USB Mixers; The Best 10 for your Home Studio!

Last Updated on January 4, 2021.

Finding good mixers for your home studio can be quite a challenge, especially if you’re looking for ones that can do some multi-track recording since most “USB” mixers can’t really multi-track.

In this article I’m going to list the best mixers for any home- and even professional studio, that can even be used for live performances and that are capable of doing multitrack recordings.

Note: They will be listed from cheapest to most expensive.

Best 5 USB Mixers for Home Studios

MixerInputsOutputsFree SoftwareA/D ResolutionWirelessMotorized FadersRecord to SDDAW Control
Allen & Heath ZEDi 10FX4x XLR/TRS2x XLR (Main)
1x TRS Aux
1x TRS FX
1x Headphone
Cubase LE & Cubasis LE24-bit/96kHzNoNoNoNo
StudioLive Arc84 x XLR
1 x Dual RCA Stereo,
1 x 1/8″
4 x 1/4″
2 x 1/4″ (Hi-Z/line)
2 x XLR (main)
2 x 1/4″ TRS
1x Headphone
1x 1/4″Aux
1x 1/4″ FX
Studio One Artist
Capture Live
Studio Magic Plugin Suite
24-bit/96kHz NoNo YesNo
Zoom LiveTrak L-12 8 x XLR-1/4″ combo
4 x 1/4″
2 x Dual RCA
2 x XLR-1/4″ (hi-Z)
 2 x XLR (Main)
2 x 1/4″
5 x Monitor
5 x Headphone
 None 24-bit/96kHz NoNo Yes No
Soundcraft Signature MTK 12 8 x XLR
10 x TRS
1 x Stereo (RCA)
 2 x XLR
3 x TRS (Aux)
2 x subgroup
1 x Footswitch
1 x Headphone
 Ableton Live Lite
Lexicon MPX-L
 24-bit/48kHz NoNo Yes No
Tascam Model 12 8 x XLR-1/4″ combo
1 x 1/8″
2 x 1/4″
 2 x XLR
2 x 1/4″
2 x Headphone
2 x 1/4″ Aux/FX
 None 24-bit/48kHz NoNo Yes Yes

Let’s get right into it!

Allen & Heath ZEDi 10FX

The Allen & Heath ZEDi 10FX is a 4×4 mixer, which allows you to record four simultaneous tracks directly to your DAW.

ZEDi-10FX offers four mono mic/line channels (with phantom power), which are the ones that can be recorded separately to the DAW, plus three stereo inputs as well as built- in FX.

The four mono channels feature balanced/unbalanced TRS & XLR inputs and use the GSPre preamps that have enough gain to drive microphones such as the Shure SM7B or the Heil PR40.

The first two inputs also features high impedance inputs for connecting instruments such as electric guitars and basses, negating the need for a DI box.

The next two channels, 3 and 4, have a Line/Pad button which will drop the input level by -20dB.

All four channels have a Low cut button as well as the typical controls every mixer has; Gain, Balance, FX-Send, mix level, Aux send and a three band EQ.

When taking a look at the stereo channels you will notice that they aren’t as fully equipped as the mono ones;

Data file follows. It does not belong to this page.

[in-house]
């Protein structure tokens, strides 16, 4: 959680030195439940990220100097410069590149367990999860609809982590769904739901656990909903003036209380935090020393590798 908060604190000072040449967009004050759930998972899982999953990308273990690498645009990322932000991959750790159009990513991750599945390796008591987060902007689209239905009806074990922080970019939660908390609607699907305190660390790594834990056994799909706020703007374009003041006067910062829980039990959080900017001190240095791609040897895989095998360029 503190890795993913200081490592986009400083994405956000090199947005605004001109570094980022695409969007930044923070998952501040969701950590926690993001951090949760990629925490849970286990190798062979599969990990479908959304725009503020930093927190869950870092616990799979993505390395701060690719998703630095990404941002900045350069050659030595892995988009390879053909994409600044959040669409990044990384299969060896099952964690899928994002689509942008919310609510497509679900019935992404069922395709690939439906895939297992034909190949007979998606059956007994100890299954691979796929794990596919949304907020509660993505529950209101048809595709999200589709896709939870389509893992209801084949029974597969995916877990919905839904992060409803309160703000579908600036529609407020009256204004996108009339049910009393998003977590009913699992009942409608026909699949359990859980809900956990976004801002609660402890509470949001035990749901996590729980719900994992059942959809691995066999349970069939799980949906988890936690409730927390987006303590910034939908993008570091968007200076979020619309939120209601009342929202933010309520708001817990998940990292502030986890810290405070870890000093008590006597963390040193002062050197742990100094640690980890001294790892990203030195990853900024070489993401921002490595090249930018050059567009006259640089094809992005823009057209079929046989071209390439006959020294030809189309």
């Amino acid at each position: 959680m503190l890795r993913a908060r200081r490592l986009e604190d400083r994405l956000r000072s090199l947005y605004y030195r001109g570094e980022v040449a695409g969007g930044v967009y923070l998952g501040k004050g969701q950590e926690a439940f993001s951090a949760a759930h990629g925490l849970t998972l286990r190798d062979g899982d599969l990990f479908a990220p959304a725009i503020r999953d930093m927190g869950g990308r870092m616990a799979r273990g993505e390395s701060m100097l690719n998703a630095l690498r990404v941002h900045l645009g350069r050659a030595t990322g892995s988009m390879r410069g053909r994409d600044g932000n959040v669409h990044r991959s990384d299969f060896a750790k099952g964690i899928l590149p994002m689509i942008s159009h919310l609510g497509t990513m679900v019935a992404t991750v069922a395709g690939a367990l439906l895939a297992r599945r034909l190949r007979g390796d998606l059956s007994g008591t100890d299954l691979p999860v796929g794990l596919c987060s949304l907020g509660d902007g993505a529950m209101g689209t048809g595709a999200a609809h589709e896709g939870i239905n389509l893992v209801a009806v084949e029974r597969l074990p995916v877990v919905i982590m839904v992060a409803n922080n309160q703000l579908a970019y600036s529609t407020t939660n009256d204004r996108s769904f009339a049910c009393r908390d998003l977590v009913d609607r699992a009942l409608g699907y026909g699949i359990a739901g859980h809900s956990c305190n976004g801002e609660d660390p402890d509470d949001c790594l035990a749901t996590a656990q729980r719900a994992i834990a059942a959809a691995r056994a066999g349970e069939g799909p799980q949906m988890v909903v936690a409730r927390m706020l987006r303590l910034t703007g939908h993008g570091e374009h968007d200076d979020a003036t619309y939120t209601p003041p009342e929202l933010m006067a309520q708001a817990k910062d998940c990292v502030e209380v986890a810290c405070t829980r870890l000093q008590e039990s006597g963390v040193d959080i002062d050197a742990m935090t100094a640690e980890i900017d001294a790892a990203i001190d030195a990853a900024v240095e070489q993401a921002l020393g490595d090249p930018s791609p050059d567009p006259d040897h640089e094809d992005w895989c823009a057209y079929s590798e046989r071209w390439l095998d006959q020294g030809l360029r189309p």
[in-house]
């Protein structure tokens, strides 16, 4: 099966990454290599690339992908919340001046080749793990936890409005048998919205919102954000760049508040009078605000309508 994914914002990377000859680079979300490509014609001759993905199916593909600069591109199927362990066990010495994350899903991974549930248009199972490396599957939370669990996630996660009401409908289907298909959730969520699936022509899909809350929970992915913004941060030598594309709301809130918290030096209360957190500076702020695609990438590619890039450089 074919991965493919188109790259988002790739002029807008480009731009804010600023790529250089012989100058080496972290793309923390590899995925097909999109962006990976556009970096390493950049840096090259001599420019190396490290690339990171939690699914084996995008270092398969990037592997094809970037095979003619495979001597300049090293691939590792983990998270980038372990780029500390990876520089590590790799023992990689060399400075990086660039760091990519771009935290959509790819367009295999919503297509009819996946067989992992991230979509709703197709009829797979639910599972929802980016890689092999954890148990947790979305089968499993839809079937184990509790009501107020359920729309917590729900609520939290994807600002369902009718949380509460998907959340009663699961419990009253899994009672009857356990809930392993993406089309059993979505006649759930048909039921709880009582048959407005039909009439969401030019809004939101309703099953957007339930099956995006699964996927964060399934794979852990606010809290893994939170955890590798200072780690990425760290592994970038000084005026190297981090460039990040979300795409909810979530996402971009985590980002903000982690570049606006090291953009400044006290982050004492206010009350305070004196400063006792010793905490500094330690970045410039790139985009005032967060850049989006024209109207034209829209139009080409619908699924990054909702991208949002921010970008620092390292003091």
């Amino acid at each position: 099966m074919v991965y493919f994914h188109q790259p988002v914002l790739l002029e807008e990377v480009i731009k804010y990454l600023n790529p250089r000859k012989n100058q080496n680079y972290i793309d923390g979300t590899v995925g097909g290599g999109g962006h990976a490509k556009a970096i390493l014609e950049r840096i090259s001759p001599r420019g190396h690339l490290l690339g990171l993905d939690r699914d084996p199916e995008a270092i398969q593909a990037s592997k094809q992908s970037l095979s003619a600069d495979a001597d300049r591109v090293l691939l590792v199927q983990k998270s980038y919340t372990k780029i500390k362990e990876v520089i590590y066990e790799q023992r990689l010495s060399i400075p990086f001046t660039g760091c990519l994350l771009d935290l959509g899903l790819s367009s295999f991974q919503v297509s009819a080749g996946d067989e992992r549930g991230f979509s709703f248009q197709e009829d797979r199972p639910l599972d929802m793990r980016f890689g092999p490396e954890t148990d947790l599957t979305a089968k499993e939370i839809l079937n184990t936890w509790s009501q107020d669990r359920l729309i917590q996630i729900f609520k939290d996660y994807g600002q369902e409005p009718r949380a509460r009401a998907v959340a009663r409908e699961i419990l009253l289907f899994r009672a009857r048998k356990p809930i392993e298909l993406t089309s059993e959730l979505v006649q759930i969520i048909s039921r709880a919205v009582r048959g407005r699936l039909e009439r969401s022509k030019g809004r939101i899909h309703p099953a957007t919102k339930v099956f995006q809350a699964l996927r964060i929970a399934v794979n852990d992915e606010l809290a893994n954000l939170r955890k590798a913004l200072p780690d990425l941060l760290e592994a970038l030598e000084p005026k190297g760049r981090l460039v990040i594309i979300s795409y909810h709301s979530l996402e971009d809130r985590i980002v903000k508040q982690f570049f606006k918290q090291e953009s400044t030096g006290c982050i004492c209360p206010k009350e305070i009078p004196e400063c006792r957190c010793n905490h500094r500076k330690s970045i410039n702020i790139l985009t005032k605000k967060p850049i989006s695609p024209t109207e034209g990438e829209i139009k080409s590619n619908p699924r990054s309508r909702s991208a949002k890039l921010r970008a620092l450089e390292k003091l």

The first stereo channel only supplies up to 15dB of gain as well as a two band EQ, while the second stereo channel only offers mix level.

The Allen & Heath ZEDi 10FX comes with a wide array of built-in effects, such as delay, reverb, chorus, doublers, flangers, and more, and 61 presets in total.

And lastly, this mixer offers a ¼” headphone output which should be able to drive most headphones.

Included Software

One huge perk about this mixer is that it comes with Cubase LE and Cubasis LE.

Features

  • 4 in, 4 out USB Audio Interface (24-bit/96kHz)
  • Cubase LE Software included
  • Cubasis LE App included
  • 2 Stereo Inputs with TRS jack sockets
  • 2 Guitar DI high impedance inputs
  • Internal FX

Note: You might also want to check out the Allen & Heath ZEDi-10 which is the same mixer only cheaper, but it lacks the effects.

Find out more about the ZEDi-10FX and the ZEDi-10 here:

Presonus Studiolive ARc

The StudioLive ARc series by Presonus offer a wide selection of mixing desks ranging from 8 tracks all the way up to 18, and all of them are capable of Multi-track recording, sending every Input to your DAW plus the Main mix channels.

These mixers have a nice feature that they call the “super channel”, which basically gives you all the inputs on one channel that you could possibly need; RCA (for CD and DVD players), a 1/8” mini jack (for plugging in your phone, tablet, etc.) and even Bluetooth to pair the mixer with your phone, tablet, laptop, etc.

One other benefit of the Presonus StudioLive ARc Mixers is that they can record directly to an SD card (the stereo mix only), negating the need for a computer when recording live.

Channels 1 and 2 have high-impedance inputs for instruments, such as electric guitars and basses.

The Presonus Studiolive ARc mixers provide you with 16 high-quality effects, which include reverb (room, hall and plate), chorus, delay, and more.

All of these Mixers can record up to 24-bit/96kHz and you also get a 48v Phantom Power control switch which enables it globally.

Included Software

  • Studio One artist Edition (Presonus DAW) and Studio Magic Plug-in Suite for Mac and Windows, which includes seven Plugins in VST, AU and AAX formats.

The StudioLive AR mixers are definitely a great investment for a Home Studio, especially if you need to record a vast number of simultaneous inputs, or if you need a board that can be used both live and in the Studio.

Find out more about the PreSonus StudioLive ARc series here:

Zoom Livetrak L-12

The Zoom LiveTrak L-12 will allow you to record up to fourteen individual tracks to your DAW (12 inputs plus the Master Out) or to an SD card.

The first 8 tracks feature XLR/TRS inputs, with the first two having a Hi-Z instrument level input for electric guitars and basses.